Salts of the Earth aid understanding of Martian salt chemistry

How does one learn more about the characteristics of the Martian atmospheric chemistry and climate system while seated 56 million plus kilometres away? Using MAX IV’s HIPPIE beamline, an international research group studied the surface solvation of salts from Earth’s Qaidam Basin, which bear close resemblance to Martian salts and how these influence the respective planet’s surface. The work also establishes the feasibility of the APXPS technique for future studies with Martian salts.

Exeger investigates the chemistry of liquid-filled energy material

The Swedish solar cell technology company Exeger has recently been to the HIPPIE beamline at MAX IV along with researchers from KTH and Uppsala University. The goal of the visit was to study the electrochemistry of light conversion to energy in a dye-sensitized solar cell. The experimental setup at MAX IV offers a unique possibility to

Can additively manufactured steel be more corrosion resistant?

Modern-time manufacturing creates new challenges to tackle. So does additive manufacturing which is foreseen as the future of sustainable and cost-efficient production. Additive manufacturing (AM), known by many as 3D printing, has already been adopted by various industries around the world and many have already succeeded in using this technique. There are advantages to such a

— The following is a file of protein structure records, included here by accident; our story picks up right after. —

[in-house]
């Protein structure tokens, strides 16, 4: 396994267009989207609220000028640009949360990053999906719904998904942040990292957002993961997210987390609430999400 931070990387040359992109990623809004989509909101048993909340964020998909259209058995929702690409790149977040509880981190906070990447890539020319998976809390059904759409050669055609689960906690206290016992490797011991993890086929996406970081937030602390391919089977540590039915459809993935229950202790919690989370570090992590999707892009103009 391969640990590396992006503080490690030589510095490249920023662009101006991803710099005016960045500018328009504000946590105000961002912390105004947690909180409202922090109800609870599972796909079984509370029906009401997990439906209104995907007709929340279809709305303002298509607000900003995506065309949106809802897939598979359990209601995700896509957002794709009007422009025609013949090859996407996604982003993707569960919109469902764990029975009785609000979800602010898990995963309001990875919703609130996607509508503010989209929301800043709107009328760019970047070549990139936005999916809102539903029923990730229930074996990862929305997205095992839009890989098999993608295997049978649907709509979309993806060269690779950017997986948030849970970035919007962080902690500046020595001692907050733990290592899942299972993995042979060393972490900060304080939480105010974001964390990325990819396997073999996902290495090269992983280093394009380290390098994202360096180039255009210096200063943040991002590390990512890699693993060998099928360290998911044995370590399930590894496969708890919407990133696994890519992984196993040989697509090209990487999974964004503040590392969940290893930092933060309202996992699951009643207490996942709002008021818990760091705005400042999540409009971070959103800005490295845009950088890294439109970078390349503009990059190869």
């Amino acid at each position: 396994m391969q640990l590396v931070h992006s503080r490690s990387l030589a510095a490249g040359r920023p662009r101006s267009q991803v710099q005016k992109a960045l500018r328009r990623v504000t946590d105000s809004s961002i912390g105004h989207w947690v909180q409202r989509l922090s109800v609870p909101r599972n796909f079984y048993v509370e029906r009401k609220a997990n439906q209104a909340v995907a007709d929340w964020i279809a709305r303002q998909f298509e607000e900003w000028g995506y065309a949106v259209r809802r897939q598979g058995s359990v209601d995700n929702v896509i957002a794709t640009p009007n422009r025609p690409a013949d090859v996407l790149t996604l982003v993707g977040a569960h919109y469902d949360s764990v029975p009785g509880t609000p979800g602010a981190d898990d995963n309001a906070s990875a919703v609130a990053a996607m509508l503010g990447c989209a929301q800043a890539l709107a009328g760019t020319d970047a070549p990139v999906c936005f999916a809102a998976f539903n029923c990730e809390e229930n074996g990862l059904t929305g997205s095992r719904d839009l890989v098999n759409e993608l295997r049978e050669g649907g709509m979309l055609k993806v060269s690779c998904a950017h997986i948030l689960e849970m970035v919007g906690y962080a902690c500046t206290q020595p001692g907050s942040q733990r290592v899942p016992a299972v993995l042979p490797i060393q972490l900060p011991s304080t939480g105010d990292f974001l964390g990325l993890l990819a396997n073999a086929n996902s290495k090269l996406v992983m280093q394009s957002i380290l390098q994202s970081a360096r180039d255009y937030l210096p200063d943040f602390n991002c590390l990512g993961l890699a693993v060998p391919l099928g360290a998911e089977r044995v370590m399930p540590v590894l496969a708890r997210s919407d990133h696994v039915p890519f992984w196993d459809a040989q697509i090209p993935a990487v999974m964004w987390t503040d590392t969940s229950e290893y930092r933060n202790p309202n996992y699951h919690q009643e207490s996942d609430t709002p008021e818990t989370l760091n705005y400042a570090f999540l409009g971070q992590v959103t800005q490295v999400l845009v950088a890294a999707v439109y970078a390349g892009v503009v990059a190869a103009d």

Method to map catalyst structure and local gas environment simultaneously enables depiction of transitional surface structures

One of the key challenges in catalysis research is to understand how catalysts’ structure and function relate to each other. Regardless of the type of catalyst in question, structure and function are dynamic with a strong dependence on the localized reaction conditions such as temperature, pressure, and gas composition just above the catalyst surface. Now, researchers developed a new event-averaging-based method employing time-resolved ambient pressure photoelectron spectroscopy to map catalyst structure and local gas environment simultaneously while reaction conditions change rapidly.

The role of synthesis gas in tomorrow’s sustainable fuels

In a new publication in Nature Communications, a team from the Dutch company Syngaschem BV and the Dutch Institute for Fundamental Energy Research elucidates for the first time some aspects of the Fischer-Tropsch reaction, used for converting synthesis gas into synthetic fuels. Analysis performed at the HIPPIE beamline at MAX IV was instrumental to achieving these results.